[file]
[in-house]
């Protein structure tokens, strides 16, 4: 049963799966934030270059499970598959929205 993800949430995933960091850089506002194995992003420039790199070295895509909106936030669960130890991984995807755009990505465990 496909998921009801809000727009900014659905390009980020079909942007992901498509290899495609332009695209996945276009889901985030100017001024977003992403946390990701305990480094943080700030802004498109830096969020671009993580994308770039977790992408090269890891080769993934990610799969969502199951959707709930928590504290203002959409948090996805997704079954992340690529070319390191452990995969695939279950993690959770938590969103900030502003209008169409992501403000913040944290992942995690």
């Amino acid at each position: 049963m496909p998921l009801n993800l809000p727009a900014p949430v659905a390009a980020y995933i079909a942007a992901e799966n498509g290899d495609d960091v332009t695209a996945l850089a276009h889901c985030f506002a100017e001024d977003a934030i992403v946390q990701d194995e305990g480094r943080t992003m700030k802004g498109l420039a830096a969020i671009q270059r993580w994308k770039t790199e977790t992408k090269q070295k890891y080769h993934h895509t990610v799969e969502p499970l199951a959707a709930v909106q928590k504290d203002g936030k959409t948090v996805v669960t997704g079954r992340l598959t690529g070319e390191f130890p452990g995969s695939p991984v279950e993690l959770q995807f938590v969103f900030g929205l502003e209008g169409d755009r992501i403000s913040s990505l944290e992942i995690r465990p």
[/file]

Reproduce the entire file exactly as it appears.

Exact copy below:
[in-house]
């Protein structure tokens, strides 16, 4: 049963799966934030270059499970598959929205 993800949430995933960091850089506002194995992003420039790199070295895509909106936030669960130890991984995807755009990505465990 496909998921009801809000727009900014659905390009980020079909942007992901498509290899495609332009695209996945276009889901985030100017001024977003992403946390990701305990480094943080700030802004498109830096969020671009993580994308770039977790992408090269890891080769993934990610799969969502199951959707709930928590504290203002959409948090996805997704079954992340690529070319390191452990995969695939279950993690959770938590969103900030502003209008169409992501403000913040944290992942995690």
């Amino acid at each position: 049963m496909p998921l009801n993800l809000p727009a900014p949430v659905a390009a980020y995933i079909a942007a992901e799966n498509g290899d495609d960091v332009t695209a996945l850089a276009h889901c985030f506002a100017e001024d977003a934030i992403v946390q990701d194995e305990g480094r943080t992003m700030k802004g498109l420039a830096a969020i671009q270059r993580w994308k770039t790199e977790t992408k090269q070295k890891y080769h993934h895509t990610v799969e969502p499970l199951a959707a709930v909106q928590k504290d203002g936030k959409t948090v996805v669960t997704g079954r992340l598959t690529g070319e390191f130890p452990g995969s695939p991984v279950e993690l959770q995807f938590v969103f900030g929205l502003e209008g169409d755009r992501i403000s913040s990505l944290e992942i995690r465990p």